Doesn’t it seem hunters always have an excuse to get back into the woods? With several species of rabbits and hares in Alberta, you can do just that! Winter is the best time to target rabbits and hares—plan a hike, snowshoeing trip, or family adventure to try and harvest your next meal.
Hunting snowshoe hares is like playing “Where’s Waldo?” Colour-adapted to their surroundings, hares are disguised from a multitude of predators. A hare that has turned white, hidden in a carpet of snow, is a challenge to find.
Try walking down deadfall and bigger logs (safe enough to hold your weight). This can provide an overview of tracks and the local hare raceway set out in the forest. Little details can pinpoint what you’re looking for when it comes to small creatures with a strong ability to stay undetected.
Beds and droppings (clusters of small, fibrous balls) will let you know when you are close. Strain your eyes; look hard to locate the eyes and black ear tips.
Fresh snow is your friend. Tracks in the snow can turn to two or three as you push through the cover. Pay attention, and you’ll figure out which trails they like to travel and why. Make notes. If the habitat isn’t altered, where you find hares one year is where you’ll find them the next. The parkland and boreal regions are great places to find snowshoe hares. Find a conservation site at www.albertadiscoverguide.com.
Walk, stop, visually search your immediate vicinity, then duck and change body position to get a different view. Don’t move until you’ve looked everything over twice. Take one or two steps… and do it all over again! The longer you look at your surroundings, the more hares you’ll eventually find.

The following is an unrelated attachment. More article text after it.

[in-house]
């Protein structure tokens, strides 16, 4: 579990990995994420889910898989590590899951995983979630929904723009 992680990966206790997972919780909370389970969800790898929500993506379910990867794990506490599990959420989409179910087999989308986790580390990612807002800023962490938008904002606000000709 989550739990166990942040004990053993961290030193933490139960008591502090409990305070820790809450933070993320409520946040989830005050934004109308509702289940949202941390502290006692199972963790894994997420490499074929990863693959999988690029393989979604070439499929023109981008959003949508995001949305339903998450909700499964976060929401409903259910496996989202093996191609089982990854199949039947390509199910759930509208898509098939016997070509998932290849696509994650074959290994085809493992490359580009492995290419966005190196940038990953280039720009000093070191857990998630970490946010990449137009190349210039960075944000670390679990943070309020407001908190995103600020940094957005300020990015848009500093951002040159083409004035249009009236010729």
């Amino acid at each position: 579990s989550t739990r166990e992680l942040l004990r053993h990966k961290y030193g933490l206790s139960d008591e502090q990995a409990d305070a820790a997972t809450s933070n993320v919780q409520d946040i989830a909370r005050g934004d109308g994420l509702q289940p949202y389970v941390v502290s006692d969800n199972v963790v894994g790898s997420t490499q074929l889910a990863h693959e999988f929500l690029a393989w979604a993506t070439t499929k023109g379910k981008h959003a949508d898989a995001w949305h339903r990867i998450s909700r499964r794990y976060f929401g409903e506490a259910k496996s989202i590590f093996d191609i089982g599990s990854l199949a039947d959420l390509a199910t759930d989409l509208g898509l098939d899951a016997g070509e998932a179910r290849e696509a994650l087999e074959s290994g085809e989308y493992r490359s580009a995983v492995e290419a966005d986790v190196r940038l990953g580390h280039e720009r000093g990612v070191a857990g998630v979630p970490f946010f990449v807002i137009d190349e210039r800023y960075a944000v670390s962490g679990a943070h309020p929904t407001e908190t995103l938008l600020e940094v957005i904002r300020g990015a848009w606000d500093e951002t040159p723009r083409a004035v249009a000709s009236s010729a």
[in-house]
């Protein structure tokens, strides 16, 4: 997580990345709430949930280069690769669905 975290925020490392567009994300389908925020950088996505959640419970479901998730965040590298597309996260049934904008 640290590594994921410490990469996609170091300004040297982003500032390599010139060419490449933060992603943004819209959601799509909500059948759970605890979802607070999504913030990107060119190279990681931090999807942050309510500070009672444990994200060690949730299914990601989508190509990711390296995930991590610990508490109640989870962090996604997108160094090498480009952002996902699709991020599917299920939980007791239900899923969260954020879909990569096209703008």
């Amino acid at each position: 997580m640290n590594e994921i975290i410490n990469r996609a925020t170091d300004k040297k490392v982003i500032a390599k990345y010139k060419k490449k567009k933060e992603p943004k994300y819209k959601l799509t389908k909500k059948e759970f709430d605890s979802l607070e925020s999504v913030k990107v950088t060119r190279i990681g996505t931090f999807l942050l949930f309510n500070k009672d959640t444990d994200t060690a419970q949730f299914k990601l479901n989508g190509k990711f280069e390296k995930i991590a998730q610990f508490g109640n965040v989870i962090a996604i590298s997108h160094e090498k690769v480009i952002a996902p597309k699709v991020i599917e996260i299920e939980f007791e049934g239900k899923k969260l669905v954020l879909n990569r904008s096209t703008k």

Watch 25 metres ahead of you for escaping hares. Flushing hares means you didn’t spot them before they got uncomfortable with your approach. Move slowly and listen for warning thumps.
When searching for hares, think heavy cover for bedding and daytime hiding with lots of small spruce, willow, and alder. Hares often sit in an elevated spot to get a better view. Look into every hole you can see, and double-check under logs, at tree bases, or anywhere a hare could sit out of the elements undetected.
Hares have fine hair that forms a dense, warm coat to keep them comfortable all winter. While shotguns harvest hares clean, the pellets pull the fine fur into the meat and wound channels. A .22 or .17 calibre rifle allows you to exercise your skills as a marksman and harvest your quarry clean with a head shot. The eye is the most visible part of a hiding hare and the ideal aiming point. Fresh meat without having to clean pellet holes will make you want to go after more of Alberta’s overlooked protein resources.